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Case Of Michael Ryan, Quarry Street, Thurles, Co. Tipperary

Can any of our readers shed further light on those named hereunder or indeed are you in anyway related to this Ryan family who emigrated from Mitchel Street, Thurles, Co. Tipperary?
We would love to hear from you, as indeed would living family relatives who are currently actively tracing their Irish roots.

Michael Ryan was born probably on Saturday November 22nd or Sunday November 23rd, 1834 to parents Cornelius (Con) Ryan (1803-1868) and his wife Margaret (nee Riordan) Ryan (1810-1888), here in Thurles, Co. Tipperary.

Approximate area of thatched house No. 62, now demolished, at Lisheen Terrace, Mitchel Street, Thurles, Co. Tipperary, latter street known in the 19th century as Quarry Street, Thurles, Co. Tipperary and once the home of Michael Ryan.

From our records we find that Cornelius ‘Con’ Ryan resided in a single story, thatched, terraced house at No. 62, latter positioned on the south side of Quarry Street, in Thurles (today Quarry Street in Thurles is named Mitchel Street). This terrace of houses was completely demolished, possibly about 1909, and replaced then by more modern two-story terraced structures and named ‘Lisheen Terrace’. The Irish word ‘Lisheen’ translated into English means ‘Small Ring Fort’. A ring fort can be found north east of Mitchel Street (Quarry Street), overlooking Lisheen Terrace.

[Interestingly also born on Quarry Street was Paddy Ryan, (‘The Trojan Giant’) and Heavyweight Bare-Knuckle Boxing Champion of the USA (May 30th 1880). Latter was born on Friday March 14th 1851, further east, also on the south side of Quarry Street, at No. 78.]

Michael was baptised in the parish of Thurles on Wednesday 26th November 1834, with his sponsors in attendance named as Richard Brett and Mary Barry.

Note: It was generally accepted in those days that all baptisms should take place within 3 days of the date of birth, with the birth mother not necessarily in attendance at the baptism.

Michael Ryan and a friend (possibly a cousin) John Cahill, were both sponsored immigrants to the south-eastern Australian state of New South Wales; sponsored by James Cahill, latter who was already residing in New South Wales, living in the town of either Yass, (latter name derived from an Aboriginal word, “Yarrh”, said to mean “running water”) or possibly the valley farming region of Burrowa village (latter name again derives from the local Aboriginal language and referring to a native bird, the Australian Bustard, a large ground dwelling bird).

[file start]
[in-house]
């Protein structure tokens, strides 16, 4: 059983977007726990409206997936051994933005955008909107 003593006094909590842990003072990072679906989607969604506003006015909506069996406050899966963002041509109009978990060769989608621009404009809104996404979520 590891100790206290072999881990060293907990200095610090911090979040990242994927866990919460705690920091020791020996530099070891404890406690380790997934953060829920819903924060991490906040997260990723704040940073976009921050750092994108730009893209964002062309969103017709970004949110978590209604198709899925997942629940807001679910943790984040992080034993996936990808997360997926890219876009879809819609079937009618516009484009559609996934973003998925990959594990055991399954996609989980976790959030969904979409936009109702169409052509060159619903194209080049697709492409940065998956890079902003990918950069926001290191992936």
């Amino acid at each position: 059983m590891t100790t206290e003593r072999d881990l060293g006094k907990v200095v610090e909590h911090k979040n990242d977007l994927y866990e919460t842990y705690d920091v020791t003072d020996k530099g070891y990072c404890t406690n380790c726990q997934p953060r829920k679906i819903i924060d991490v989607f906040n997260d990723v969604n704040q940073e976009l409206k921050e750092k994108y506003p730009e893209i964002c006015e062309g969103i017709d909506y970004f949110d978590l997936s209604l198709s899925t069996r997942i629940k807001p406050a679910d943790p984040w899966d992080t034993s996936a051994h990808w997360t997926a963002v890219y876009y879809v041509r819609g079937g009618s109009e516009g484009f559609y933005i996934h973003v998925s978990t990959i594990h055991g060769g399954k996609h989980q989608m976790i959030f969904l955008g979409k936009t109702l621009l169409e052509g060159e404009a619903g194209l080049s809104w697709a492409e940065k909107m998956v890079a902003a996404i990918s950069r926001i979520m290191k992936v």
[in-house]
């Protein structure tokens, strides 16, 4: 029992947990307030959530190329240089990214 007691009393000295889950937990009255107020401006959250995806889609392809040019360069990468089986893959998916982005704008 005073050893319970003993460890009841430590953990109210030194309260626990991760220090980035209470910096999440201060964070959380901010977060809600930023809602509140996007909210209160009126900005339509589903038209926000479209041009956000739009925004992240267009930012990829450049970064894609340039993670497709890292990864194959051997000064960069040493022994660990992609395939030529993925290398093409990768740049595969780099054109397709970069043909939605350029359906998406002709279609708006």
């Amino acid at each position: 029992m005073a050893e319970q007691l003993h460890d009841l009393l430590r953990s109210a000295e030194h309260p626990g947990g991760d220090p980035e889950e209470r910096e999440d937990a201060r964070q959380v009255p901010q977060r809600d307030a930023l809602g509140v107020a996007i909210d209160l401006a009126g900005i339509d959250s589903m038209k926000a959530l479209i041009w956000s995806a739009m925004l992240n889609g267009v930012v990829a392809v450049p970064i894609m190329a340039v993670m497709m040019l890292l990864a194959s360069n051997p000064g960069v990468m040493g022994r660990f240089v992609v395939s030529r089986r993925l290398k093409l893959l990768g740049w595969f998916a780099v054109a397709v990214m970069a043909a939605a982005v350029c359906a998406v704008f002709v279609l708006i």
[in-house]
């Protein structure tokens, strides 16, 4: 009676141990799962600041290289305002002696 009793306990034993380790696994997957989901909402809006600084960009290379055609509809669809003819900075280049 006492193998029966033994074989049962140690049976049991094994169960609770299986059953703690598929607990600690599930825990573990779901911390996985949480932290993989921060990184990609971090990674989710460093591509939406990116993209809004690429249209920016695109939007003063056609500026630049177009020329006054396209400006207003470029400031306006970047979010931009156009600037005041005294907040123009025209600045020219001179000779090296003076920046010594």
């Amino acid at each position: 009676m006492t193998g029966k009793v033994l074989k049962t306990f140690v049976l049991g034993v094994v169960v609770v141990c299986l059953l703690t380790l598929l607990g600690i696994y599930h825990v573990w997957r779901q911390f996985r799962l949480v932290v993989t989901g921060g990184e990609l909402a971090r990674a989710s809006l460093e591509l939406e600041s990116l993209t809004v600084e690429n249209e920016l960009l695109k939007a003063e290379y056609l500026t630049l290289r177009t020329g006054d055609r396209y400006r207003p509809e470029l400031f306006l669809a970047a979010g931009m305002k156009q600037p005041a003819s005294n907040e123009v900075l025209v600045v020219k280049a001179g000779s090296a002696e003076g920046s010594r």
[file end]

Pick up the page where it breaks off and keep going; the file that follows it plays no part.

Michael was given a reference by Thomas Bourke, then Post Master in Thurles and his address was given as Quarry Street, (today named Mitchel Street, after Londonderry born Irish nationalist activist, author, and political journalist John Mitchel), in Thurles, Co. Tipperary, where he lived with his parents the aforementioned Cornelius (Con) Ryan, (Occupation shoemaker) and Margaret Ryan (nee Riordan).

Michael Ryan and John Cahill made their way to Liverpool, where they boarded the “Hannah Moore”, arriving in Sydney on Sunday 6th May 1860.

In February 1863 Michael Ryan married Honorah ‘Norah’ Mahony at Yass, New South Wales; Norah having emigrated from Banteer, Co. Cork. Michael and Norah then moved to Burrowa, where Michael, like his father, conducted a boot making business.

In September 1862, Michael, himself, sponsored the emigration to New South Wales of his sister Mary Ryan (aged 20 years, born 1842); her occupation “a house servant” from Thurles, Co. Tipperary “who can read” (Same ability rare enough in those times). Mary arrived the following year in September 1863, aboard the passenger/cargo ship “Peerless”.

In 1864 Michael also sponsored the emigration of his brother Edmund Ryan, a labourer from Thurles, who arrives aboard “General Caulfield” in October 1865.

Michael and Norah would go on to parent ten children: Margaret, Cornelius, James, Thomas, Mary Ann, Ellen, Honorah (1st), Edward, Honora (2nd) and Michael. [Note: Often if an Irish child died within a family, as possibly in this case this female, the next female child born would assume the same name, e.g. Honorah (1st) / Honora (2nd)].

Michael died after an “operation for dropsy” (latter an abnormal accumulation of fluid in the body, recognized as a sign of underlying disease of the heart, liver, or kidneys), aged 48 years at Burrowa, New South Wales, Australia in February 1882.

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1 comment to Case Of Michael Ryan, Quarry Street, Thurles, Co. Tipperary

  • Aiden Halloran

    I was unaware of who Mitchel Street was named after. I just had a quick look online and find that he was pro slavery. Maybe time for a change of name for the street?

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